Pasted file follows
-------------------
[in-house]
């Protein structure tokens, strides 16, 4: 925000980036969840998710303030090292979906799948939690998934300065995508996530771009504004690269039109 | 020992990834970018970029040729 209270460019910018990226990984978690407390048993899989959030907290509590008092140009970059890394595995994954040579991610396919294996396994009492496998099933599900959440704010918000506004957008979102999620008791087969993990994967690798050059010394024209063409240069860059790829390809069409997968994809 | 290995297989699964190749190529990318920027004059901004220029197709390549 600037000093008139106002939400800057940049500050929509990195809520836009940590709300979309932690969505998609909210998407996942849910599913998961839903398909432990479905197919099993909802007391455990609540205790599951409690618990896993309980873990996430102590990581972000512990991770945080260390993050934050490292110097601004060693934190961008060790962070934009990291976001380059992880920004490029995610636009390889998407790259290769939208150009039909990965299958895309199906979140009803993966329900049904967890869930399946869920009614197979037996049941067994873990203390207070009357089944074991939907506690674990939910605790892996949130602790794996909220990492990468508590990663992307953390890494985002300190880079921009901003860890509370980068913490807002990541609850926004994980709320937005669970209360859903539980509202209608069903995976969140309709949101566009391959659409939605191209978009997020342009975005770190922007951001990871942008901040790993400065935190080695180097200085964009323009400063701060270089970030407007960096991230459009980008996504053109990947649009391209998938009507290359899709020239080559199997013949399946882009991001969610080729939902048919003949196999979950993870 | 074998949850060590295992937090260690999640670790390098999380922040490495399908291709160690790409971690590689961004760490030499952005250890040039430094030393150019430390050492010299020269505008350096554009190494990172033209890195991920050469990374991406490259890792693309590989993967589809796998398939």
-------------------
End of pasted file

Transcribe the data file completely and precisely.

[in-house]
């Protein structure tokens, strides 16, 4: 925000980036969840998710303030090292979906799948939690998934300065995508996530771009504004690269039109 | 020992990834970018970029040729 209270460019910018990226990984978690407390048993899989959030907290509590008092140009970059890394595995994954040579991610396919294996396994009492496998099933599900959440704010918000506004957008979102999620008791087969993990994967690798050059010394024209063409240069860059790829390809069409997968994809 | 290995297989699964190749190529990318920027004059901004220029197709390549 600037000093008139106002939400800057940049500050929509990195809520836009940590709300979309932690969505998609909210998407996942849910599913998961839903398909432990479905197919099993909802007391455990609540205790599951409690618990896993309980873990996430102590990581972000512990991770945080260390993050934050490292110097601004060693934190961008060790962070934009990291976001380059992880920004490029995610636009390889998407790259290769939208150009039909990965299958895309199906979140009803993966329900049904967890869930399946869920009614197979037996049941067994873990203390207070009357089944074991939907506690674990939910605790892996949130602790794996909220990492990468508590990663992307953390890494985002300190880079921009901003860890509370980068913490807002990541609850926004994980709320937005669970209360859903539980509202209608069903995976969140309709949101566009391959659409939605191209978009997020342009975005770190922007951001990871942008901040790993400065935190080695180097200085964009323009400063701060270089970030407007960096991230459009980008996504053109990947649009391209998938009507290359899709020239080559199997013949399946882009991001969610080729939902048919003949196999979950993870 | 074998949850060590295992937090260690999640670790390098999380922040490495399908291709160690790409971690590689961004760490030499952005250890040039430094030393150019430390050492010299020269505008350096554009190494990172033209890195991920050469990374991406490259890792693309590989993967589809796998398939």